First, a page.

The first half  is all about the structure and components of the mitten—edge, cuff, thumb, and top. Each of these four can exhibit structural variations, and those variations can be mixed and matched and knit to fit. How to do this—in other words, how to knit the mitten of your dreams—is laid out with near-perfect clarity through both Huff’s writing and Lesley Unruh’s lucid photography.

For those who would prefer to work from patterns, there are twenty-two of them, varied as snowflakes. Huff’s aesthetic is by turns whimsical and handsome, with details carefully selected from a full bag of tricks that includes stranded color (“Littermates” is charming and hilarious), thrums (“Thrumplestiltskin), texture, cables (“Lines and Ladders”), and haberdashery (“Pearly Kings and Queens”).

The mitten enthusiast will find The Mitten Handbook a source of inspiration and rejuvenation. The mitten novice will find it useful, intriguing, and ultimately the yarn-spangled gateway to an underground knitting subculture in which the word “gusset” is whispered by devotees like a prayer to a benevolent but exacting goddess.

By their thumbs shall ye know them. Welcome, my child.

Wool Studio: The Knitwear Capsule Collection edited by Meghan Babin (Interweave)

The Mitten Handbook: Knitting Recipes to Make Your Own by Mary Scott Huff (Abrams)

About The Author

Franklin Habit has been sharing his brainy and hilarious writing and illustrations with the knitting world since 2005.


  • Love the mittens, especially the pair with tiny hearts.

  • Thanks for your humorous, informative review!

  • Can’t wait to thrum. Just ordered the book. That green tee is also calling my name.

  • I love that green tee! Thanks for the review! Love your writing!

  • Thank you, Franklin! Just ordered them both from my local library to see if I want to buy them.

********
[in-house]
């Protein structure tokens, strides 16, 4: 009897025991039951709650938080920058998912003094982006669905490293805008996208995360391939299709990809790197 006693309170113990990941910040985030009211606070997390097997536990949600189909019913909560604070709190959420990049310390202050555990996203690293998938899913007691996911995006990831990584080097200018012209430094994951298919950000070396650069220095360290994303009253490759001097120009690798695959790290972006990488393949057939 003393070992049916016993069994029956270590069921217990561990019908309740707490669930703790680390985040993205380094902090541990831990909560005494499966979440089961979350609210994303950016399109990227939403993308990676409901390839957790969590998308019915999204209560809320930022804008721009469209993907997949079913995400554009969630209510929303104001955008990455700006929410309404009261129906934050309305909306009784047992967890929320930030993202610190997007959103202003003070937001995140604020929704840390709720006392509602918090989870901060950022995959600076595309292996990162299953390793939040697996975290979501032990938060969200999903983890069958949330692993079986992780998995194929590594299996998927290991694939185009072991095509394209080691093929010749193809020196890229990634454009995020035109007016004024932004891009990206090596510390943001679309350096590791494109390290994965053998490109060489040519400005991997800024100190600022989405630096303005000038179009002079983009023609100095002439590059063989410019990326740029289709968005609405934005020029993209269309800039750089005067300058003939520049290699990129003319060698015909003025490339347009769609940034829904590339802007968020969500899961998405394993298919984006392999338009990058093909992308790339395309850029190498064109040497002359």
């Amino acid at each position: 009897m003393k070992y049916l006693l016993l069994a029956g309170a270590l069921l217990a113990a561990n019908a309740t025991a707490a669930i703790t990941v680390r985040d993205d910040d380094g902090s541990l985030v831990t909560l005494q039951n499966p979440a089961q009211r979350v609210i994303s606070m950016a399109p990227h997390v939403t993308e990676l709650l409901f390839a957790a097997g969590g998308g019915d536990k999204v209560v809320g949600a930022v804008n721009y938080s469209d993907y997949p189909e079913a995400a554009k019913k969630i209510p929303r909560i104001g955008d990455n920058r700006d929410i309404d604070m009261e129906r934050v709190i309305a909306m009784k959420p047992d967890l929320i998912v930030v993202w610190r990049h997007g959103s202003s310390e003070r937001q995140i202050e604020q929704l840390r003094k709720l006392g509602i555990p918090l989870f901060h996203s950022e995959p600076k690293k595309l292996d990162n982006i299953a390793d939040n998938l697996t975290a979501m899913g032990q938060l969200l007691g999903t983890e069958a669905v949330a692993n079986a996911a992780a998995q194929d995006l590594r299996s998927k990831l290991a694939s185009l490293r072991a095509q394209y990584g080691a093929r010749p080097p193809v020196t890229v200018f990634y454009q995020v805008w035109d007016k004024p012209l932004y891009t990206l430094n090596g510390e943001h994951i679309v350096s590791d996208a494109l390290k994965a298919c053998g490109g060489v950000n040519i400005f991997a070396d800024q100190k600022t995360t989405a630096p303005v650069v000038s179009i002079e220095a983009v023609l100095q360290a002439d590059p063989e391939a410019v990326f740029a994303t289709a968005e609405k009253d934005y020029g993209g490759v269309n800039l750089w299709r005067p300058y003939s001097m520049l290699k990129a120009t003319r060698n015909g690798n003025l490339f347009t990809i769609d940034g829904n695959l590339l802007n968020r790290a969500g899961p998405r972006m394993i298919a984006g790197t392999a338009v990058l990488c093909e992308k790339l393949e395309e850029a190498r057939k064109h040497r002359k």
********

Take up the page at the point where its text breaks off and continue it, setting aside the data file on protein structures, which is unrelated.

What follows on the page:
• Wool Studio OMG OMG OMG I have just completely redone my project list.

  • I may even try a mitten (or two). Something that has never held much interest for me does now.

  • When I saw this morning’s post was from Franklin Habit, I said to myself Oh Boy, goodie!! I always love reading his book reviews They’re fun & witty and always make me smile;) I luv the green tee, Pacific Grove. Being a native So. Cal. gal (Sunset Beach) the pattern names were like looking at postcards from home

  • Oh, Franklin! Your reviews are better than most people’s books! I rarely disagree with you, but in this case I have to take issue with your statement that mittens are quicker than hats. Any project where you have to make two–however small–does not beat out a hat for speediness. IMHO. That being said, Huff’s mitten book looks great! Thank you for bringing it to my attention! I virtually rushed to my library’s online catalog and put a hold on it. That’s where I was reminded that Huff is also the author of the excellent and whimsical Fun and Fantastical Hats to Knit. (Which I also initially checked out from the library and now own.)

  • How large do those lovely Wool Studio patterns go?

    I knit for larger people and while I can adjust fit for many items (not all, sadly), it’s obviously a lot easier on my math-challenged brain if I don’t have to calculate proportions more than two or three sizes larger…

  • A few of the sweaters look interesting, but I will never spend the money for a book in order to make a couple of the patterns. Most can be nearly duplicated with patterns I already own or can spend a few dollars for. Even in the years before Ravelry it would take a lot to persuade me to buy a book, or even a magazine.

  • Would love to have a book of your knitted payterns

  • Thank you, Franklin, for “I almost never finish a knitting project before I am sick of knitting it”. I am right there with you, as testified to by my enormous collection of UFO’s. I’m off to order The Mitten Handbook so I too can achieve more FO’s.

  • since I have vowed to bust my stash — I have replaced my purchases with your book recommendations! I’m going to get the mitten handbook as soon as I can sneak my wallet out of the kitchen where my husband is breakfasting. Hopefully I end up with a better project than my last attempt – which I titled – Let’s give Margaret a Big Hand…..Just One. Perhaps a row counter is also in order.

  • While I cannot blame Franklin for my addiction to All Books Fiber, the responsibility for the latest few puchases lies squarely upon his shoulders. I love this mitten book. It will be my best friend this winter. Thrums to you all!!

  • I bought this mitten book after reading this review and I have to say it has become a favorite. Thanks.